Animal Crossing Review - The Next Level

Game Profile

Nintendo Gamecube
Release date:
September 15, 2002

Animal Crossing

GN takes a look at a classic GameCube title for all ages.

Review by Kevin Cameron (Email)
January 12th 2005

There's something to be said for a game you can always come back to. It's not the deepest game, or the most fantastic - it may even be ugly as sin. Yet there's that special place in your heart for those certain games that do something simple, but do it so well. Animal Crossing does just that - it gets under your skin in the best way possible and is always entertaining to come back to, even after the longest hiatus.

Starting off in a small town you're introduced to a rotating cast of characters. Inhabitants of your burg move in and out depending on their moods, and that boils down to how well you interact with these critters. Offering idle conversation, handling chores, and backbreaking labor are just a few ways to win over an animal's heart. Or you could go the sweet-talker route, with letters and gifts aplenty. Essentially the game acts and behaves like its own little world - go away from it too long and other characters will wonder where you went. Some will move around town; others in and out of it. Stay out of the picture too long, and it's a grueling process to get things back to tip-top shape.

Which brings us to maintenance; Animal Crossing is rife with monotonous chores that in everyday life would bore you to tears, yet in the game its somehow…soothing. Pulling weeds, clearing foliage, planting trees and flowers and taking care of your home furnishings are simple, addictive aspects of the game. Like character interaction, leaving the appearance of the town untended too long gives for nightmarish results. Cockroaches in your home, weeds everywhere and an all too pleasant feeling of guilt settles down as you realize the impact of neglect.

Although all work and no play would make for a dull game indeed, so your labors are rewarded kindly. Chores earn items that can be used to decorate your home, or sold at the shifty Nook's for Bells, which are used to buy up more goodies. Or if you're an industrious sort, you can ask Nook to expand your house…for a very (un)reasonable loan amount, repayable whenever you feel like it. Which brings up the main draw of the game - collecting. Everyday chores are fine and fun, but once the sense of déjà vu sets in, the one thing that will keep you glued to the TV is hunting for that perfect rug or wallpaper. Every so often there will be holidays and other random events to break up the hum-drum too. Christmas, Easter, and all the usual US celebrations are observed, as well as Animal Crossing's own brand of festivities. Sometimes new visitors will drop in for one day only, adding to edict that every day does in fact count.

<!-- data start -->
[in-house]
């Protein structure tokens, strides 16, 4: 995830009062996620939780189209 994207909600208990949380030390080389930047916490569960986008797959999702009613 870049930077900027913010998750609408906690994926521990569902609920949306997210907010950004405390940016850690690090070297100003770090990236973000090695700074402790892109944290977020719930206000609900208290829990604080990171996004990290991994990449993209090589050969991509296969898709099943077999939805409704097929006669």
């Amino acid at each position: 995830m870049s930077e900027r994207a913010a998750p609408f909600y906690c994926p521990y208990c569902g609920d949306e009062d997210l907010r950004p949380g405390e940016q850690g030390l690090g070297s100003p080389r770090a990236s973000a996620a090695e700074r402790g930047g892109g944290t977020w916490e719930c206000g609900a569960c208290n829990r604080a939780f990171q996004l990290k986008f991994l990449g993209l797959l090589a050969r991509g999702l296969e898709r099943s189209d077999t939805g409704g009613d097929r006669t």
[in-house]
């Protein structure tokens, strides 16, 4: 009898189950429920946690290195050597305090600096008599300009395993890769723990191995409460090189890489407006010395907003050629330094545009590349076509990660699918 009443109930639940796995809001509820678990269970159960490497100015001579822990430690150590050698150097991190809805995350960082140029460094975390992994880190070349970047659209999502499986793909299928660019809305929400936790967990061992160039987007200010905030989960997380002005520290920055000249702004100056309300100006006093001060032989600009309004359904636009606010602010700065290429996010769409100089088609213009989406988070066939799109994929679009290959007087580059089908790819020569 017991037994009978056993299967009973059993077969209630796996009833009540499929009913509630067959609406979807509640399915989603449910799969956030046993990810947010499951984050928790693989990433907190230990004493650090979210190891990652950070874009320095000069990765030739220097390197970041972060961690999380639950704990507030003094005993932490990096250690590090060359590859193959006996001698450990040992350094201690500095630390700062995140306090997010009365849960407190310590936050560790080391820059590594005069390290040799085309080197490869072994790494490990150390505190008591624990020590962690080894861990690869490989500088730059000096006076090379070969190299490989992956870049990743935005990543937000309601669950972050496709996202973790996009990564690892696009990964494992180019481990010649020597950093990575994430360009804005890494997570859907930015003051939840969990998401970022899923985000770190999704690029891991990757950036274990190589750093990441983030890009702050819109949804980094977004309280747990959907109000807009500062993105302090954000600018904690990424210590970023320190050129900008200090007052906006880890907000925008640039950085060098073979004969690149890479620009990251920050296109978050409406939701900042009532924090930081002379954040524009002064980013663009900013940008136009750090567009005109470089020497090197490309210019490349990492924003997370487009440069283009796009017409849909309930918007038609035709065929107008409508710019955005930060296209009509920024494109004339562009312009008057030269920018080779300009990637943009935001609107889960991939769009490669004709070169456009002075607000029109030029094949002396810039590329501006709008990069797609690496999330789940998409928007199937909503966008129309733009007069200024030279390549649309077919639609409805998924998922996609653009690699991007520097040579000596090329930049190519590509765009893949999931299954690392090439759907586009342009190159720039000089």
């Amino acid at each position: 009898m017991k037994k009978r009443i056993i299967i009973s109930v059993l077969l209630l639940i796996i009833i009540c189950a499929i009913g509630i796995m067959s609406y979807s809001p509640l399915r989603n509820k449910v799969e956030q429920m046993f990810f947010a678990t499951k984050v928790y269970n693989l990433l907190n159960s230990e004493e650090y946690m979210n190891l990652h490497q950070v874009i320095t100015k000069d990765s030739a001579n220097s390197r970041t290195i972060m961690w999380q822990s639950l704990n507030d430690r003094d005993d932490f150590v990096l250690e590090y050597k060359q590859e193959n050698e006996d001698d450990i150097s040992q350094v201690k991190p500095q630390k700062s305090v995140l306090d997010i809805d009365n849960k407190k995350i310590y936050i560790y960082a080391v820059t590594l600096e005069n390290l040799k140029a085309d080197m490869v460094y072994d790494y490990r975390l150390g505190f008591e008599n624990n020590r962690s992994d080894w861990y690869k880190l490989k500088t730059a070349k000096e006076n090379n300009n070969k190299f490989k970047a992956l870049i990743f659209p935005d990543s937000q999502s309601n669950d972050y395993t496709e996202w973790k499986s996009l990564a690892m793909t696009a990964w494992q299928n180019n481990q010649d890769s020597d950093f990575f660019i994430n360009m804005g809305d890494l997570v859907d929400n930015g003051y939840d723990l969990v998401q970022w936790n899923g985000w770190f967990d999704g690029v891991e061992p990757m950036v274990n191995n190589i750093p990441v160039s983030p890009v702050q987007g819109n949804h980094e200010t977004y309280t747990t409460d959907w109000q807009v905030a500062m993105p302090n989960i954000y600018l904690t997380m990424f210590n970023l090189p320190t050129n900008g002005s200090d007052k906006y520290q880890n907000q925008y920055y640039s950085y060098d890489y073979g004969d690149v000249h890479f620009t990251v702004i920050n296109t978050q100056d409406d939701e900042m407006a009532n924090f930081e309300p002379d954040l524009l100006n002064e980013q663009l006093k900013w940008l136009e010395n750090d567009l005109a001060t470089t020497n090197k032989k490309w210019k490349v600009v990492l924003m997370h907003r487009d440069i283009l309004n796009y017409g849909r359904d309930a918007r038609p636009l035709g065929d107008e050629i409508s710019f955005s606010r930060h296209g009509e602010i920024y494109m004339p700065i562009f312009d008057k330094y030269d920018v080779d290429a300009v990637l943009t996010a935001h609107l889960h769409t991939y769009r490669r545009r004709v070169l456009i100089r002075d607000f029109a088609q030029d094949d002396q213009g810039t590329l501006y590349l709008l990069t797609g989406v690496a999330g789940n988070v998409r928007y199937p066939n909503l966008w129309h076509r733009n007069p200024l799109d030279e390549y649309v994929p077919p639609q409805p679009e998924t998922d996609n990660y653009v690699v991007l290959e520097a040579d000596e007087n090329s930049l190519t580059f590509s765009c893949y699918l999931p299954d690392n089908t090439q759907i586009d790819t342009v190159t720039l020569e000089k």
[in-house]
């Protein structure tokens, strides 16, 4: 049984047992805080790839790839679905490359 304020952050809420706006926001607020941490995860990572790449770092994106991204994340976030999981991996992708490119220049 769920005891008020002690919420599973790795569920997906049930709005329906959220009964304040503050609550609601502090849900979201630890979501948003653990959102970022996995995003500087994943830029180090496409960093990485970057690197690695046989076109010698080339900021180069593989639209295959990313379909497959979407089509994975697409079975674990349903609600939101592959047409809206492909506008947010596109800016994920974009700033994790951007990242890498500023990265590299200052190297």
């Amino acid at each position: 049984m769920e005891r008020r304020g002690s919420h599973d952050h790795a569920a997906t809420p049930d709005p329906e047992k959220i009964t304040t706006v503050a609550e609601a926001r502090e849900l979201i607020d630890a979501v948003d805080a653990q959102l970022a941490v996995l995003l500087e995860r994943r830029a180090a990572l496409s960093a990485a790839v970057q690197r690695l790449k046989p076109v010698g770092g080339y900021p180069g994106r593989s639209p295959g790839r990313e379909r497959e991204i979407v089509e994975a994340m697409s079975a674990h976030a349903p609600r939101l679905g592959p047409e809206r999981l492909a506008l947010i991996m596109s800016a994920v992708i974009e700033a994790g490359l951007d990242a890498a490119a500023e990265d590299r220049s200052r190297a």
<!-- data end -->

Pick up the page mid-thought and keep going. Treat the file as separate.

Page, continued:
With all the different collecting aspects, the oddball character interaction, and simply addictive nature of such a calm, passive game, Animal Crossing is a great break from saving worlds, working your 9-to-5, or dealing with the hassles and stress found in the rest of everyday life. Play it for 20 minutes or 12 hours in one go - when you finish you feel satisfied either way. And for a Player's Choice title, you could hardly go wrong.

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